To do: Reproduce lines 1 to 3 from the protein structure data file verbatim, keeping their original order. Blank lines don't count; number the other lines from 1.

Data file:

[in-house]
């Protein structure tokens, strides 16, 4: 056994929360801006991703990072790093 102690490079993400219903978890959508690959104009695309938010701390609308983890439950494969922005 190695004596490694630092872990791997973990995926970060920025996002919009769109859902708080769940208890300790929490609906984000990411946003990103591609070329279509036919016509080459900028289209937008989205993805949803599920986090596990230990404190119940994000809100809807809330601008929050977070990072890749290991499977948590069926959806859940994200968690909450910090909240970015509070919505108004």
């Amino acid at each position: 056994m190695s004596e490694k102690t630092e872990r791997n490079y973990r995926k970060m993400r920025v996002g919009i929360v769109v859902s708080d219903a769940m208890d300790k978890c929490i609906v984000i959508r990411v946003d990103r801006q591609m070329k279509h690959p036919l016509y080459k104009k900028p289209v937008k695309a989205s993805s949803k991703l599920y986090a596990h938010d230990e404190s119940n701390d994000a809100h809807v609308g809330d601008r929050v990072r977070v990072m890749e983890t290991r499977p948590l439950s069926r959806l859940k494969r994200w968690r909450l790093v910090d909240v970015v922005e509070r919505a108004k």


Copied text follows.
[in-house]
């Protein structure tokens, strides 16, 4: 056994929360801006991703990072790093 102690490079993400219903978890959508690959104009695309938010701390609308983890439950494969922005 190695004596490694630092872990791997973990995926970060920025996002919009769109859902708080769940208890300790929490609906984000990411946003990103591609070329279509036919016509080459900028289209937008989205993805949803599920986090596990230990404190119940994000809100809807809330601008929050977070990072890749290991499977948590069926959806859940994200968690909450910090909240970015509070919505108004």
């Amino acid at each position: 056994m190695s004596e490694k102690t630092e872990r791997n490079y973990r995926k970060m993400r920025v996002g919009i929360v769109v859902s708080d219903a769940m208890d300790k978890c929490i609906v984000i959508r990411v946003d990103r801006q591609m070329k279509h690959p036919l016509y080459k104009k900028p289209v937008k695309a989205s993805s949803k991703l599920y986090a596990h938010d230990e404190s119940n701390d994000a809100h809807v609308g809330d601008r929050v990072r977070v990072m890749e983890t290991r499977p948590l439950s069926r959806l859940k494969r994200w968690r909450l790093v910090d909240v970015v922005e509070r919505a108004k």